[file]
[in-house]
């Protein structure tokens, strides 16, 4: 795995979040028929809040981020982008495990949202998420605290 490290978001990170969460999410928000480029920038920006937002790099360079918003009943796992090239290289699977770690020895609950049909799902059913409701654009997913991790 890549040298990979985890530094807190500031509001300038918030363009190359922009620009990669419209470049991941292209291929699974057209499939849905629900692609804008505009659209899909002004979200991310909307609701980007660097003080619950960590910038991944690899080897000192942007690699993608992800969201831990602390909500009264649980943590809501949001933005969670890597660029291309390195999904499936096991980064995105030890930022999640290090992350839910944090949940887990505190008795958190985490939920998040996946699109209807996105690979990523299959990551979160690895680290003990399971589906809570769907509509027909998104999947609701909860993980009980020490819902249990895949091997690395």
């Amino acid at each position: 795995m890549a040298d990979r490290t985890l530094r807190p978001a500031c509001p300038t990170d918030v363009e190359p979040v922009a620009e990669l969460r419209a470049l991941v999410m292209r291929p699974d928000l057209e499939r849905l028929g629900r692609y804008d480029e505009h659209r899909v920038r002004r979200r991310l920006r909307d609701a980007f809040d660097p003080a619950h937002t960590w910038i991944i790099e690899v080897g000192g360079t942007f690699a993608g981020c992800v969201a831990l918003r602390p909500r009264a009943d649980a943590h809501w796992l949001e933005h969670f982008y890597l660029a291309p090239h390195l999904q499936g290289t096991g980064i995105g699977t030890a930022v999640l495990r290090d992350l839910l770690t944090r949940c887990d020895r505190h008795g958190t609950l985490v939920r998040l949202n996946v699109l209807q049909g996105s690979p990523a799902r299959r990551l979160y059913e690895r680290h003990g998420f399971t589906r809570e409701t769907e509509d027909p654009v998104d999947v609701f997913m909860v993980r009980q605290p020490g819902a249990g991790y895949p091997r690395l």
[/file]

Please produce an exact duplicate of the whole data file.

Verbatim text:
[in-house]
């Protein structure tokens, strides 16, 4: 795995979040028929809040981020982008495990949202998420605290 490290978001990170969460999410928000480029920038920006937002790099360079918003009943796992090239290289699977770690020895609950049909799902059913409701654009997913991790 890549040298990979985890530094807190500031509001300038918030363009190359922009620009990669419209470049991941292209291929699974057209499939849905629900692609804008505009659209899909002004979200991310909307609701980007660097003080619950960590910038991944690899080897000192942007690699993608992800969201831990602390909500009264649980943590809501949001933005969670890597660029291309390195999904499936096991980064995105030890930022999640290090992350839910944090949940887990505190008795958190985490939920998040996946699109209807996105690979990523299959990551979160690895680290003990399971589906809570769907509509027909998104999947609701909860993980009980020490819902249990895949091997690395």
């Amino acid at each position: 795995m890549a040298d990979r490290t985890l530094r807190p978001a500031c509001p300038t990170d918030v363009e190359p979040v922009a620009e990669l969460r419209a470049l991941v999410m292209r291929p699974d928000l057209e499939r849905l028929g629900r692609y804008d480029e505009h659209r899909v920038r002004r979200r991310l920006r909307d609701a980007f809040d660097p003080a619950h937002t960590w910038i991944i790099e690899v080897g000192g360079t942007f690699a993608g981020c992800v969201a831990l918003r602390p909500r009264a009943d649980a943590h809501w796992l949001e933005h969670f982008y890597l660029a291309p090239h390195l999904q499936g290289t096991g980064i995105g699977t030890a930022v999640l495990r290090d992350l839910l770690t944090r949940c887990d020895r505190h008795g958190t609950l985490v939920r998040l949202n996946v699109l209807q049909g996105s690979p990523a799902r299959r990551l979160y059913e690895r680290h003990g998420f399971t589906r809570e409701t769907e509509d027909p654009v998104d999947v609701f997913m909860v993980r009980q605290p020490g819902a249990g991790y895949p091997r690395l």